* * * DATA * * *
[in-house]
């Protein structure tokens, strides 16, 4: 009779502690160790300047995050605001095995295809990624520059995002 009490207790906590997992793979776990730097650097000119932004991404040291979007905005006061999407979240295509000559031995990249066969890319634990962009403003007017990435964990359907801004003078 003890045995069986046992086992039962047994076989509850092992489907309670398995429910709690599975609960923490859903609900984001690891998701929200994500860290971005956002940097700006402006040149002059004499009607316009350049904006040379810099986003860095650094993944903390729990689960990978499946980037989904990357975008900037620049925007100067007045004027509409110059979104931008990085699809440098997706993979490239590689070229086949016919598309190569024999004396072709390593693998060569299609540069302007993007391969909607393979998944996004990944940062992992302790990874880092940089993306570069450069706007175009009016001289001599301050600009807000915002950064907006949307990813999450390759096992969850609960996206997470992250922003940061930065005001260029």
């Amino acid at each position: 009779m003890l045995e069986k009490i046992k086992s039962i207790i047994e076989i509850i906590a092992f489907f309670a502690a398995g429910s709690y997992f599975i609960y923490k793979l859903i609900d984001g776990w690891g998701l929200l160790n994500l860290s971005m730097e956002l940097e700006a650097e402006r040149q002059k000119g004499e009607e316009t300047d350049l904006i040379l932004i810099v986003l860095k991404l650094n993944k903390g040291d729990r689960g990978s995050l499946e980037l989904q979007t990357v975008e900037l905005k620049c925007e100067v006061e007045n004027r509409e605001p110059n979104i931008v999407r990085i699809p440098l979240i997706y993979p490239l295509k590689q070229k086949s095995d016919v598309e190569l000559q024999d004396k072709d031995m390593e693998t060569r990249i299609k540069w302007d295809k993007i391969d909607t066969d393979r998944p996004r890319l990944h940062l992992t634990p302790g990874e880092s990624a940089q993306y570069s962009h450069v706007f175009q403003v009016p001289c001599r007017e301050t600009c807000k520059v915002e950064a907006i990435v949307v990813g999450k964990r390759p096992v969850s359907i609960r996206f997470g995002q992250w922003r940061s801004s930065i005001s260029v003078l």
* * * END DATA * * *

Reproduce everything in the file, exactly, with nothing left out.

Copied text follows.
[in-house]
């Protein structure tokens, strides 16, 4: 009779502690160790300047995050605001095995295809990624520059995002 009490207790906590997992793979776990730097650097000119932004991404040291979007905005006061999407979240295509000559031995990249066969890319634990962009403003007017990435964990359907801004003078 003890045995069986046992086992039962047994076989509850092992489907309670398995429910709690599975609960923490859903609900984001690891998701929200994500860290971005956002940097700006402006040149002059004499009607316009350049904006040379810099986003860095650094993944903390729990689960990978499946980037989904990357975008900037620049925007100067007045004027509409110059979104931008990085699809440098997706993979490239590689070229086949016919598309190569024999004396072709390593693998060569299609540069302007993007391969909607393979998944996004990944940062992992302790990874880092940089993306570069450069706007175009009016001289001599301050600009807000915002950064907006949307990813999450390759096992969850609960996206997470992250922003940061930065005001260029």
């Amino acid at each position: 009779m003890l045995e069986k009490i046992k086992s039962i207790i047994e076989i509850i906590a092992f489907f309670a502690a398995g429910s709690y997992f599975i609960y923490k793979l859903i609900d984001g776990w690891g998701l929200l160790n994500l860290s971005m730097e956002l940097e700006a650097e402006r040149q002059k000119g004499e009607e316009t300047d350049l904006i040379l932004i810099v986003l860095k991404l650094n993944k903390g040291d729990r689960g990978s995050l499946e980037l989904q979007t990357v975008e900037l905005k620049c925007e100067v006061e007045n004027r509409e605001p110059n979104i931008v999407r990085i699809p440098l979240i997706y993979p490239l295509k590689q070229k086949s095995d016919v598309e190569l000559q024999d004396k072709d031995m390593e693998t060569r990249i299609k540069w302007d295809k993007i391969d909607t066969d393979r998944p996004r890319l990944h940062l992992t634990p302790g990874e880092s990624a940089q993306y570069s962009h450069v706007f175009q403003v009016p001289c001599r007017e301050t600009c807000k520059v915002e950064a907006i990435v949307v990813g999450k964990r390759p096992v969850s359907i609960r996206f997470g995002q992250w922003r940061s801004s930065i005001s260029v003078l």